Could someone getting divorced use artificial intelligence to conduct an asset search? Sure, it just wouldn’t be a very good one.
It’s hard to get that far into your day right now without hearing about ChatGPT, the artificial intelligence program that is making professors change their exam questions and prompting fabulous cartoons about its lack of a moral compass.
As an investigator, I had two thoughts:
- Could this thing replace me one day?
- Could I have a look at it?
The more I have looked at artificial intelligence, the more bullish I have been about the rosy future for investigation. AI and greater computing power will generate volumes of data we can only dream about right now. Automatic transcripts of every YouTube video, for example, would mark an explosive change in the amount of material you would have to work with in researching someone. So would the ability to do media searches in every language, not just the small number offered by LexisNexis. I wrote about this in a law review article a few years ago, Legal Jobs in the Age of Artificial Intelligence.
More data will mean more things to research and interpret.
I haven’t yet tried ChatGPT, but after getting as far as their own disclaimers, I wondered why none of the stories I had read about the program mentioned this. Here’s what it says at ChatGPT.pro:
Like any other machine learning model, ChatGPT has certain limitations and limitations that users should be aware of. Some of the potential limitations of ChatGPT include:
- Dependence on data: ChatGPT is a machine learning model that has been trained on a large corpus of text data. As a result, the quality and accuracy of the model’s responses will depend on the quality and diversity of the data that it has been trained on. If the model is not trained on a diverse and comprehensive dataset, it may generate responses that are not relevant or accurate.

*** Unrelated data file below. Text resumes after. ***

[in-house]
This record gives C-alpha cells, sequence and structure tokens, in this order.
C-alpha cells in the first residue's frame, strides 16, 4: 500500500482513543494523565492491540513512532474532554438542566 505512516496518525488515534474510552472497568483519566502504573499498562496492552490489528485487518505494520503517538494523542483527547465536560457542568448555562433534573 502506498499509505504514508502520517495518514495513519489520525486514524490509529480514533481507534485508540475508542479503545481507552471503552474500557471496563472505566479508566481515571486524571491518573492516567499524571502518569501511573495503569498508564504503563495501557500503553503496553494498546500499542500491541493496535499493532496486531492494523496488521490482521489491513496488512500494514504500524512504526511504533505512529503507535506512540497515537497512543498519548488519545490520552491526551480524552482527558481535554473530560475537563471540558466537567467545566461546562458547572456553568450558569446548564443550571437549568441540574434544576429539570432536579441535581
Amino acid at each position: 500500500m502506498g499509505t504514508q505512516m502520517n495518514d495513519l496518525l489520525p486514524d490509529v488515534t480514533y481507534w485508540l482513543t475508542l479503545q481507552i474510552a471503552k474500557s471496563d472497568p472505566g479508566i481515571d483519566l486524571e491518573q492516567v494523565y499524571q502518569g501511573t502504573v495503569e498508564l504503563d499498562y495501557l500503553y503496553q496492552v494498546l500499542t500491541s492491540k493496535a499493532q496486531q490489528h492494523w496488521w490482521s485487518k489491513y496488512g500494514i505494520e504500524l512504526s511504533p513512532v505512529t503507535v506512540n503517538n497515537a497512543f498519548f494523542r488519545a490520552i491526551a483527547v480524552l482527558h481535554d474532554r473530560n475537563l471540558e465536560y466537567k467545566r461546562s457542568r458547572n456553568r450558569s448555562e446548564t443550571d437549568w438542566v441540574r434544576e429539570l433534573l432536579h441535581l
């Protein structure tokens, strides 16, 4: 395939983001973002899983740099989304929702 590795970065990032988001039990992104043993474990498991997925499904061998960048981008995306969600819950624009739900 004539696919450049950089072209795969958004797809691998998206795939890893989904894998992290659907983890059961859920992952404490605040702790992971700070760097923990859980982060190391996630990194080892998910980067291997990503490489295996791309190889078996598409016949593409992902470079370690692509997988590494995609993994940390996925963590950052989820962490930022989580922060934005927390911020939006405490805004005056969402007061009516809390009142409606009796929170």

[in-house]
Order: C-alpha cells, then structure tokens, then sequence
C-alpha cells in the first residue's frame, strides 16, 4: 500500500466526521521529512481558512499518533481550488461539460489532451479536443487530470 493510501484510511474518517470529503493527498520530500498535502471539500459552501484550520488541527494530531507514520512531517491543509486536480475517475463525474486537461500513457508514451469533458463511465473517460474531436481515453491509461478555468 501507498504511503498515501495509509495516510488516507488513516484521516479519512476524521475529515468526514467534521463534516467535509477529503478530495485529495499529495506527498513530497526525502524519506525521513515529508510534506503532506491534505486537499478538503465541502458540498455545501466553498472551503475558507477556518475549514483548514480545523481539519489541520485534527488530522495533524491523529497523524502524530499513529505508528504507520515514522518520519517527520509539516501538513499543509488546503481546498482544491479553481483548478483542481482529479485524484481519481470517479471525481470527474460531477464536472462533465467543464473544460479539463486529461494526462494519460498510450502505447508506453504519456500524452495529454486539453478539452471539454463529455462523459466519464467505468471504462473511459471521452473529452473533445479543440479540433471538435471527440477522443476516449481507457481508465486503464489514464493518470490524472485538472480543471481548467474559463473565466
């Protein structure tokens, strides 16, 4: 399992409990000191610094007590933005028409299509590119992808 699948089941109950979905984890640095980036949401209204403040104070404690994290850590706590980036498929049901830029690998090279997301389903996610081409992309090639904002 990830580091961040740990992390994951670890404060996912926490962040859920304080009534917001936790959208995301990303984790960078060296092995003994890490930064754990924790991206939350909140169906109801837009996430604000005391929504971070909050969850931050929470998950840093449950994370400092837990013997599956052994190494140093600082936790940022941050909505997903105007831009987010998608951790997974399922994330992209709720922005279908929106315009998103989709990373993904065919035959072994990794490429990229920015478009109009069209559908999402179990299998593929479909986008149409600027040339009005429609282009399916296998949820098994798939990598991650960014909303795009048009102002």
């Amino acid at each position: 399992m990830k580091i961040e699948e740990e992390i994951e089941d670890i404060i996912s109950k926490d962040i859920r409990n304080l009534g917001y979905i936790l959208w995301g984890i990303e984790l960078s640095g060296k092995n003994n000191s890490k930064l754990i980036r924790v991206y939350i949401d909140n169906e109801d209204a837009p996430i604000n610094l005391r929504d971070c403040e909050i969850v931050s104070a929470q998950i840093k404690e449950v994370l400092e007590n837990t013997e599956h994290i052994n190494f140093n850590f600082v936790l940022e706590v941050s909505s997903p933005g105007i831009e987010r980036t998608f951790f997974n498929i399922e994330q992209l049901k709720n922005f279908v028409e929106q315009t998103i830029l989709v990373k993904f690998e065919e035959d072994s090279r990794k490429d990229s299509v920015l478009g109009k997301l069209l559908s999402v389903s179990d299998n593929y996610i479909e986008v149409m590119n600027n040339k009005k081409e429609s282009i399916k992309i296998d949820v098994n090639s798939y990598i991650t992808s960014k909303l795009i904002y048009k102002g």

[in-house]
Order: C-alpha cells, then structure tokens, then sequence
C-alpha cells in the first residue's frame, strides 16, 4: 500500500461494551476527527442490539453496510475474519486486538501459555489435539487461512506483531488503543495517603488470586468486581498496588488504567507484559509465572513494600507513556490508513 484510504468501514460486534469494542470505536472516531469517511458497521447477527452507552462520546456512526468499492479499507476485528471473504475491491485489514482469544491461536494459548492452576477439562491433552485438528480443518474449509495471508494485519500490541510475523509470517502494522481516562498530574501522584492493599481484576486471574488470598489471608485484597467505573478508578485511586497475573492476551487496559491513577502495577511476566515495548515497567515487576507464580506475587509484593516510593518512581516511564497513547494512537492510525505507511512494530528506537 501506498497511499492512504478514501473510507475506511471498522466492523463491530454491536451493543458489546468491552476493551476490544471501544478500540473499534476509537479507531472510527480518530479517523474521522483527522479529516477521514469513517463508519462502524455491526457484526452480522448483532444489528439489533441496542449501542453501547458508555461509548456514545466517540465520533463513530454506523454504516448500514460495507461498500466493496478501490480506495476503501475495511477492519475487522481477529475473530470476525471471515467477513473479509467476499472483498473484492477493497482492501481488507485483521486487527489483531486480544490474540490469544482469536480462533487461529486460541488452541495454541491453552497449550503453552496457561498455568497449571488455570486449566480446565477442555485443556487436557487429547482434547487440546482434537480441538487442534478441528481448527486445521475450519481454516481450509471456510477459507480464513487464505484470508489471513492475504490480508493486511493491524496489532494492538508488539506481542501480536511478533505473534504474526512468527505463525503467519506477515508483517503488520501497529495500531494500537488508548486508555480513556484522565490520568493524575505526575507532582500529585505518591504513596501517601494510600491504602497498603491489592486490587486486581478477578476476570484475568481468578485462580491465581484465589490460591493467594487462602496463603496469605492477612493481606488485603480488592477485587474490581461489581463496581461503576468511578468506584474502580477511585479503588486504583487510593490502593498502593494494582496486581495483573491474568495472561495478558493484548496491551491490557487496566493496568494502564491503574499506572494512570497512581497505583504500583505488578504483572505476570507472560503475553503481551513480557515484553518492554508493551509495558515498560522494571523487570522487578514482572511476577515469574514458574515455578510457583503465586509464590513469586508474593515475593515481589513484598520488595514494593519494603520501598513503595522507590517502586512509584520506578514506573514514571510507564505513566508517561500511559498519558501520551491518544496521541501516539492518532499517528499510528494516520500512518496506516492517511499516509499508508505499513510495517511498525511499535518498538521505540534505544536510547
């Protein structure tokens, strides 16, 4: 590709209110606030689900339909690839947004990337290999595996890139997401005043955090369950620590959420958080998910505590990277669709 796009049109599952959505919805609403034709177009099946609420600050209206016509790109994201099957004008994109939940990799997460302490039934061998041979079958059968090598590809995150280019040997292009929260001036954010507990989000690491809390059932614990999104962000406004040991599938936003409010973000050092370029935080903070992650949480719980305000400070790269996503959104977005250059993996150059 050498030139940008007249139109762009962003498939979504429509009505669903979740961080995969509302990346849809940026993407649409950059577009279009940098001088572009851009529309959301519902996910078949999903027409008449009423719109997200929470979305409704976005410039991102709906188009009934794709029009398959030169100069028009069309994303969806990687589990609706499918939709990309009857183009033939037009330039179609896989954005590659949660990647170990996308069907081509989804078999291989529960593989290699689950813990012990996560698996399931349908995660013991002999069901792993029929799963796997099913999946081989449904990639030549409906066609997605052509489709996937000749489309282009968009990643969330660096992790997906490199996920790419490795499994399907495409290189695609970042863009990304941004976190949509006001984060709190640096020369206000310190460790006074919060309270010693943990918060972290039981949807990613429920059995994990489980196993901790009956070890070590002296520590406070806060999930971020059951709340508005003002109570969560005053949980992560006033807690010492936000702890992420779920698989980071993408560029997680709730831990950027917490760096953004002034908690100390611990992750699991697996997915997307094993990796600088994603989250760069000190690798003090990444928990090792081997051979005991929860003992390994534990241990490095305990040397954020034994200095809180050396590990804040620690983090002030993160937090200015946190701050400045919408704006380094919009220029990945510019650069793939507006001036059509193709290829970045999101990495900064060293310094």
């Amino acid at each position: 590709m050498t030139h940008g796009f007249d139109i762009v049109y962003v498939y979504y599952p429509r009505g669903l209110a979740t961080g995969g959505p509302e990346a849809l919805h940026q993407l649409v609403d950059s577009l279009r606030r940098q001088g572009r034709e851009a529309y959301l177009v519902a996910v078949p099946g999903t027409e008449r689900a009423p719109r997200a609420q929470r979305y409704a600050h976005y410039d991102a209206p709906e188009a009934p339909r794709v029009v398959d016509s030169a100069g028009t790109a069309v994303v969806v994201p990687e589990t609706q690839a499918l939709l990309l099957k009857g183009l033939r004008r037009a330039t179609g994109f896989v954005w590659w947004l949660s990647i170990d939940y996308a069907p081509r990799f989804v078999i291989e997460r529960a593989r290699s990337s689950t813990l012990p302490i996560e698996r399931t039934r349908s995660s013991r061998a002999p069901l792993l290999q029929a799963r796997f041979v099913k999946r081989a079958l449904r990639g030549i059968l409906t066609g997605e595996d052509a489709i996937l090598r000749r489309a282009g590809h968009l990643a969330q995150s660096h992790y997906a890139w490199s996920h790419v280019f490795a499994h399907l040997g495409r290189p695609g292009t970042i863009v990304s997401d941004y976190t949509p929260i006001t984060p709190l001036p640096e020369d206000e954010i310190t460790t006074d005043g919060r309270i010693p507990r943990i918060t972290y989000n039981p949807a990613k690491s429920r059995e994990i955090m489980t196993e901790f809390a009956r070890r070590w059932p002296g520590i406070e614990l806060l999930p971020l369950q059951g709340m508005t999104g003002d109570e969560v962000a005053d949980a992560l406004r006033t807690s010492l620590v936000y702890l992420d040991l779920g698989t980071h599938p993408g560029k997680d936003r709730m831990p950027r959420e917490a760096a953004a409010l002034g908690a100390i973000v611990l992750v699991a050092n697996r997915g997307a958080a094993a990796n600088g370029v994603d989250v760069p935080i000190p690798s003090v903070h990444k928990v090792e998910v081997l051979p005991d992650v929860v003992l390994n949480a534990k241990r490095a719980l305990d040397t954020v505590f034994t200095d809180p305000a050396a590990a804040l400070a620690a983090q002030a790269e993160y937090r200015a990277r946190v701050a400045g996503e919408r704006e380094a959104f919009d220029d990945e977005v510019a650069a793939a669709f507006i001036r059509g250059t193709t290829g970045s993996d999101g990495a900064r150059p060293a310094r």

- Limited understanding: While ChatGPT is able to generate highly accurate and fluent responses to prompts, it does not have a deep understanding of the world or the ability to reason like a human. As a result, the model may not be able to generate responses to complex or abstract questions, or to understand the context and implications of a given prompt.
Those are just the first two, but they would present a big problem for anyone who wanted a machine to do an investigation.
Dependence on data: Lots of people and companies we look at have little or no data to their names. Companies of subjects that have lawsuits that are not on line, people with multiple spellings of their names (due to fraudulent intent or different traditions of transliteration from another writing system). A person who doesn’t go to court and doesn’t get written about will not have a lot of diverse data for the program to parse.
Limited understanding: I would think it self-evident that if you can’t solve a mystery by using Google, you would want to assign someone with a deep understanding of the world, which ChatGPT’s creators admit it does not possess. That doesn’t mean your investigator should be able to recite odes in Latin and argue the finer points of the gold standard debates in the 20th century. But you want someone who knows to look a little more closely when a company has changed its auditor, a CEO resigns unexpectedly to “spend more time with family,” or when the manager of a “$600 million hedge fund” has an office above a bakery where the rent is $400 a month.
And when Husband takes stock payments through a company he told you was defunct, that’s another alarm that starts to ring. What else did he tell you that’s not true?
Complex questions and context. These are what we deal in, and these are ChatGPT’s weak points.
Never say never, but I think I can confidently sign another office lease or two before the bots come for my job.